Earlier this offseason, the Kansas City Chiefs made perhaps the biggest splash among franchises replacing their head coach with the move from Romeo Crennel to Andy Reid. While much has been made of the changes on the roster, most notably at quarterback with Alex Smith, there's likely no greater influence on the team than the move from one veteran NFL coach to another.
Let's be honest: any move away from Romeo Crennel was automatically going to be a win. Whether the team brought in an experienced voice or fresh face, the team was going in the right direction by ridding themselves of Crennel at the helm. Crennel's championship experience as a defensive coordinator has served him well in recent decades and will likely do so at some point again in the near future. But as a head coach, he was miserable.
In fact, Crennel was historically bad as a head coach. Say what you want about some coaches not having much to work with, but the Chiefs had a far more talent than their record of 2-14 last year. Crennel has the second-worst winning percentage (33.7 precent) of any active coach, trailing only Mike Nolan. Historically speaking, Crennel is the 12th worst coach in NFL history in terms of win percentage. With a career record of 28-55, Crennel was abysmal calling the shots and he needed to go.
Not only was losing Crennel a victory for Clark Hunt, but the addition of Reid was even greater. Reid is No. 23 on the all-time wins list in NFL history and is fifth among active coaches, trailing only Bill Belichick, Mike Shanahan, Tom Coughlin and Jeff Fisher. He's also eighth among active coaches in win percentage (58.3 percent). Think about the number of teams that change coaches each year and how many wild cards are involved in the process. For the Chiefs to land a man who has won as many as the best in the business is a major get.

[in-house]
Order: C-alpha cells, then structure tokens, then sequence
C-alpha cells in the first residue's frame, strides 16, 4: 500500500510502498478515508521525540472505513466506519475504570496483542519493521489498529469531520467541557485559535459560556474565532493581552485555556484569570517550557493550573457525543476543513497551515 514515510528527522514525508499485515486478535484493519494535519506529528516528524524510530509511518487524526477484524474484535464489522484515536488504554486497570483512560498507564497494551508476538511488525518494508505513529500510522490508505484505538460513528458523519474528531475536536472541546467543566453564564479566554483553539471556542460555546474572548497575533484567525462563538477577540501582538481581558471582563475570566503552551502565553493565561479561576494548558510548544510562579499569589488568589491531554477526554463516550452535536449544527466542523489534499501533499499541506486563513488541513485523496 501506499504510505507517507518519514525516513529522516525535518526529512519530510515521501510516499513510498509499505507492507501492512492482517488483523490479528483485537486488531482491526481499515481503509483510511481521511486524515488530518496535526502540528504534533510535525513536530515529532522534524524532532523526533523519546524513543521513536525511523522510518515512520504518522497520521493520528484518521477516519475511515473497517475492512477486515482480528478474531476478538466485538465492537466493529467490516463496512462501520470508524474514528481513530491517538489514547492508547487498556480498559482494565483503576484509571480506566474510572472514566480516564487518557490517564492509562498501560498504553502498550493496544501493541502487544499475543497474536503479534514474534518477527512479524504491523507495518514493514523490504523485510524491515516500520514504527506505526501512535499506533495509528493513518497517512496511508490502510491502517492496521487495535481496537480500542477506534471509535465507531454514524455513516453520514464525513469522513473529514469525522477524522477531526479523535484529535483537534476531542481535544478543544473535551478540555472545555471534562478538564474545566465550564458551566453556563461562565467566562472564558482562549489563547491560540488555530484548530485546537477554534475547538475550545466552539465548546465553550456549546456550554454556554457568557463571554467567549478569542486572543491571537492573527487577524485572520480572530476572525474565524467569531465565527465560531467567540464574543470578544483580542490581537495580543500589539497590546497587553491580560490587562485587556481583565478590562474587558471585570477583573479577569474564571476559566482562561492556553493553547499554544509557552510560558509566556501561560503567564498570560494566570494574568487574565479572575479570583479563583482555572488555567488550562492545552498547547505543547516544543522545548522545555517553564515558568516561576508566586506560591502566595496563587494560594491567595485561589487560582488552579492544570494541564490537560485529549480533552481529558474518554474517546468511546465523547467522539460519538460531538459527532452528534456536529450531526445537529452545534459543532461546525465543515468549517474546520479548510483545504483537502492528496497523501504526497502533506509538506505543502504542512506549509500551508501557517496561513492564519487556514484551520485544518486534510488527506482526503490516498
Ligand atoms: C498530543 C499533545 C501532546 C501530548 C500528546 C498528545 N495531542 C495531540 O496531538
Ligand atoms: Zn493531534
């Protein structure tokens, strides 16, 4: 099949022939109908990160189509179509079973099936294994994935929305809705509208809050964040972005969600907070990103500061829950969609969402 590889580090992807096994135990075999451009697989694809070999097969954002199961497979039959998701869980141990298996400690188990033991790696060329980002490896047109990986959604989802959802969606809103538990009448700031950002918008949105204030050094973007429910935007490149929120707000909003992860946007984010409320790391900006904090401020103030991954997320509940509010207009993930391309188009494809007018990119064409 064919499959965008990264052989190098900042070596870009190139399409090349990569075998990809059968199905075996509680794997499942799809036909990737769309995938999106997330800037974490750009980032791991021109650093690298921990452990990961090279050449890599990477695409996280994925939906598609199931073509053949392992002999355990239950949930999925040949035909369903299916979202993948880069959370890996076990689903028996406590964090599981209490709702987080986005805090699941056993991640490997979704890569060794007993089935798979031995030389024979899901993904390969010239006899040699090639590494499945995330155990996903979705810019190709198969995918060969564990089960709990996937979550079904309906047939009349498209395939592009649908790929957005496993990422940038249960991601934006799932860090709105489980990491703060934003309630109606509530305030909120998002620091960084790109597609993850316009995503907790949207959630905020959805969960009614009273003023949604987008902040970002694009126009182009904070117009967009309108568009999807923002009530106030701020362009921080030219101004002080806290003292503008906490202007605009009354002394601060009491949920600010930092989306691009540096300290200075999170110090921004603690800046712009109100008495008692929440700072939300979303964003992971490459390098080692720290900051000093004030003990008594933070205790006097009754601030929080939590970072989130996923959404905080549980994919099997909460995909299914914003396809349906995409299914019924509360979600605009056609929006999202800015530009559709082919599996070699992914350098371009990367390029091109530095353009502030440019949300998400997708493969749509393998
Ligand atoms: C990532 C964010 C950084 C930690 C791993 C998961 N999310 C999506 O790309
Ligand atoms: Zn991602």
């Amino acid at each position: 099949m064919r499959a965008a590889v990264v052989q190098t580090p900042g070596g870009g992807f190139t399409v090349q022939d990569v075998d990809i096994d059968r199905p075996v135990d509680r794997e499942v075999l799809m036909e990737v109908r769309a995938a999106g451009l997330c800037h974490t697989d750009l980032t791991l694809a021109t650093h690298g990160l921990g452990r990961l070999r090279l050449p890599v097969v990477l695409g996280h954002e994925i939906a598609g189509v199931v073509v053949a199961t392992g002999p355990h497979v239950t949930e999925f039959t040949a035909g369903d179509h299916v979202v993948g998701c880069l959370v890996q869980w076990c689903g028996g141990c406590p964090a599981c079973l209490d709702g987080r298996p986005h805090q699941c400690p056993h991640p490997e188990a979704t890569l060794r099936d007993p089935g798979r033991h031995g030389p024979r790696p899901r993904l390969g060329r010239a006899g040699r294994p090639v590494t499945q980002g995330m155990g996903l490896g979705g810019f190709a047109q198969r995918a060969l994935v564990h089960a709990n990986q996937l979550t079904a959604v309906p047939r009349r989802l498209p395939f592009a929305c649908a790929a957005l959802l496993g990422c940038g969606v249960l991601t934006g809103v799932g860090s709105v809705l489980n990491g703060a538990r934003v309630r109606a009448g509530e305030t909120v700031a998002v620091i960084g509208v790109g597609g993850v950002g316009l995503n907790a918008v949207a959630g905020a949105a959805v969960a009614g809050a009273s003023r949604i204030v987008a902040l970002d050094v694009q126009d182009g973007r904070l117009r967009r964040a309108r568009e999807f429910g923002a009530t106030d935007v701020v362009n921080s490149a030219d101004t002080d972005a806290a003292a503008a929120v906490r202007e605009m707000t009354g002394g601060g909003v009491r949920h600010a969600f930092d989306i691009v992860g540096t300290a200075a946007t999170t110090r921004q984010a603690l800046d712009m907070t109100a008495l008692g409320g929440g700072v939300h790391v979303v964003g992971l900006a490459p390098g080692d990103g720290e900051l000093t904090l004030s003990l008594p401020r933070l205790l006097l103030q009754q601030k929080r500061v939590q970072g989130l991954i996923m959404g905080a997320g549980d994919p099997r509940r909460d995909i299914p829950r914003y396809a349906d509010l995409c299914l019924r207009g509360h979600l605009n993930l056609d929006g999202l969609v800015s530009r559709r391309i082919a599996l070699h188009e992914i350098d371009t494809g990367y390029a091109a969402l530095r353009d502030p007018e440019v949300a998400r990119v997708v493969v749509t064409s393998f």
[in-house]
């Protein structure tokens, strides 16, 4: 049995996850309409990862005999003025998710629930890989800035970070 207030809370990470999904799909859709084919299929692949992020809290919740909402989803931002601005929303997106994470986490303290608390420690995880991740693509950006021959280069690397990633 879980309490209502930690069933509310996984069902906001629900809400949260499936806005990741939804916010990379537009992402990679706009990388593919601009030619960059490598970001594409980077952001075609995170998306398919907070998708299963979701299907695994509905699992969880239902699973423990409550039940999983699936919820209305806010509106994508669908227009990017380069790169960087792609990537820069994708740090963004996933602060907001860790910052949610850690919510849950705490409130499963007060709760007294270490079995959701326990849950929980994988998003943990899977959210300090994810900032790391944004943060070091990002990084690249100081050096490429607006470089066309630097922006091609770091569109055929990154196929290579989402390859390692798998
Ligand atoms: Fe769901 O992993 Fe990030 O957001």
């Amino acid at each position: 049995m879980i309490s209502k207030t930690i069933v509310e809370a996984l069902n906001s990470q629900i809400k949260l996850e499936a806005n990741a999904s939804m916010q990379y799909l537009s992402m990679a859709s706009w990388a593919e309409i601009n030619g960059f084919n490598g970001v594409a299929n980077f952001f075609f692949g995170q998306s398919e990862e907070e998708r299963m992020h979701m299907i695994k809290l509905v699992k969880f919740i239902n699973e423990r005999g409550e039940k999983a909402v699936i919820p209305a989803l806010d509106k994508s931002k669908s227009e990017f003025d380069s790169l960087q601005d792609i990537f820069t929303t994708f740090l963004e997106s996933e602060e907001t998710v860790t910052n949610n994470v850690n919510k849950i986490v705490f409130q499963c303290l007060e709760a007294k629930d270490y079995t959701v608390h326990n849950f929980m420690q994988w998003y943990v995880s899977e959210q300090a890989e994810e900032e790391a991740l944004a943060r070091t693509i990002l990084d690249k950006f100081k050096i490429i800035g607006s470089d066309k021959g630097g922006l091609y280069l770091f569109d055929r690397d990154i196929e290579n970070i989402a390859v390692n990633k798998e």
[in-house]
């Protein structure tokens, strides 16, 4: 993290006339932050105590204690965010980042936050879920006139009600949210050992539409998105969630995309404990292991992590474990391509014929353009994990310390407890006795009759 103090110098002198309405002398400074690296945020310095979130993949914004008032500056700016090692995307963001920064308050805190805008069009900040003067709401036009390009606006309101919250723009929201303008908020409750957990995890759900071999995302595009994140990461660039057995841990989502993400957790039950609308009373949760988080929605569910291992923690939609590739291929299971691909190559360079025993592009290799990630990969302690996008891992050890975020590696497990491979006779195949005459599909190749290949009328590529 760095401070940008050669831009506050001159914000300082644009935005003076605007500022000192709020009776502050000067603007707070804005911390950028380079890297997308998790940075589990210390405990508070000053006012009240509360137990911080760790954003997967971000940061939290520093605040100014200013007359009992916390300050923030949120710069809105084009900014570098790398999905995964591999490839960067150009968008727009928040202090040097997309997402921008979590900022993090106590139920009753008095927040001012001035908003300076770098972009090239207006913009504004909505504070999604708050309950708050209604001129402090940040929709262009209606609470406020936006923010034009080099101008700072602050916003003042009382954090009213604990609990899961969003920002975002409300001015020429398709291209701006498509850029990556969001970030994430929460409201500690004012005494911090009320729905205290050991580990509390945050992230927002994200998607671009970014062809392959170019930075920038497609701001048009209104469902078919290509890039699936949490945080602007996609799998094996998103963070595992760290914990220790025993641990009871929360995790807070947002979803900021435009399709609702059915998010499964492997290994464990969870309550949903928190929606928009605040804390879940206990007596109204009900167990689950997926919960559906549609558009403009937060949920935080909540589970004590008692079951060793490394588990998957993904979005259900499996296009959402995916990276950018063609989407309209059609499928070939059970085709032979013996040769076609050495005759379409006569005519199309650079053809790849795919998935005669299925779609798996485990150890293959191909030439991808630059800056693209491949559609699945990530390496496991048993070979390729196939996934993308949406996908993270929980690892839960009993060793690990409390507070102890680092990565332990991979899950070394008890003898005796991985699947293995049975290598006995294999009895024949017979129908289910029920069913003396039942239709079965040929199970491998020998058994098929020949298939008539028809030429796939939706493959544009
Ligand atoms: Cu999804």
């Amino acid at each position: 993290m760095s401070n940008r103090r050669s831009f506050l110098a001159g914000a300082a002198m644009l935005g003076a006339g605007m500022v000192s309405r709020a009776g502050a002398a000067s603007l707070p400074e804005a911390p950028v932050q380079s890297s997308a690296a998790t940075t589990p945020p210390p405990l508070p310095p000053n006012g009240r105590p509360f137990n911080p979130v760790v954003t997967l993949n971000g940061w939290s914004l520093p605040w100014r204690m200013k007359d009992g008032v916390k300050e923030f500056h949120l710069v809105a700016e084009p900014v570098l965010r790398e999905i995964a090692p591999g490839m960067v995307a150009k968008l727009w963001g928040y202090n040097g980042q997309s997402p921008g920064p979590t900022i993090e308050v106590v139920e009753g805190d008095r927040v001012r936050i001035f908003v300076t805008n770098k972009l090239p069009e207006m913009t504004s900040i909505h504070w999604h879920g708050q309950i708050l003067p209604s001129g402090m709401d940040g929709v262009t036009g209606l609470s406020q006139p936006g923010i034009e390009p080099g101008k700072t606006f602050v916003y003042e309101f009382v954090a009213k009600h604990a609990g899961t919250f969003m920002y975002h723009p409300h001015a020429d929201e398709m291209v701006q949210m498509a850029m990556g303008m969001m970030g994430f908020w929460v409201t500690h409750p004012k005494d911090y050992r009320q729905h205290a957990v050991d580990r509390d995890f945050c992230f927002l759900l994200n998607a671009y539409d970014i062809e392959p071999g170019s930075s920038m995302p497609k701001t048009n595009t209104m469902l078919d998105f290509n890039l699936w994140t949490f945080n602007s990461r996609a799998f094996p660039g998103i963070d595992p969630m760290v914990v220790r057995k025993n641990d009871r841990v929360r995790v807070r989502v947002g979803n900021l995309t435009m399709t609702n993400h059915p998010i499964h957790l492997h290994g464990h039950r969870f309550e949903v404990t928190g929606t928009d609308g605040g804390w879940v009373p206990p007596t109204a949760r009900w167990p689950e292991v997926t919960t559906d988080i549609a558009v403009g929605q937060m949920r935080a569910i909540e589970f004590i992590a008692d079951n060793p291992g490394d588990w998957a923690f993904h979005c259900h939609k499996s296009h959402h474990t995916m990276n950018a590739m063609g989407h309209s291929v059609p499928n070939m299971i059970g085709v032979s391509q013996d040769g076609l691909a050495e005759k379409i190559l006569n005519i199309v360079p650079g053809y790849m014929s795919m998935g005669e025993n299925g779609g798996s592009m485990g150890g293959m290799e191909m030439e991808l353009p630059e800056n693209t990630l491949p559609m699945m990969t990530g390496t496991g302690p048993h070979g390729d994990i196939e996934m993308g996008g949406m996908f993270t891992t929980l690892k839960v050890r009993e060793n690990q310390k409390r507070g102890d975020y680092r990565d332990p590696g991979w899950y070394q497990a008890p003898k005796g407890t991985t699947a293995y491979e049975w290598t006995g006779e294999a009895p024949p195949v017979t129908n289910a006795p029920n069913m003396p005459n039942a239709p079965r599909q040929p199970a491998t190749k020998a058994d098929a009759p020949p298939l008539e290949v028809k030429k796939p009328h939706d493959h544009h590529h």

But how does Andy Reid stack up against his peers in NFL history? Consider this: Andy Reid is tied at No. 12 in playoff wins. Top 12. He is third among active coaches. That means only Belichick and Coughlin have left the field victorious more than Andy Reid in the playoffs.
Several teams could claim to be legitimately happy at the top with their head coach and rightfully so. Last year's Super Bowl showed two of the hotter young coaches in the NFL in John and Jim Harbaugh. Others like Mike Tomlin stand out alongside some of the active coaches we've also discussed. But when you consider the Chiefs' options, like the many others rearranging furniture this offseason, it's pretty clear the Chiefs scored big with their coaching change.
[Writer's note: I'm an idiot and said Reid hasn't made a Super Bowl before. He has. He just hasn't won one.]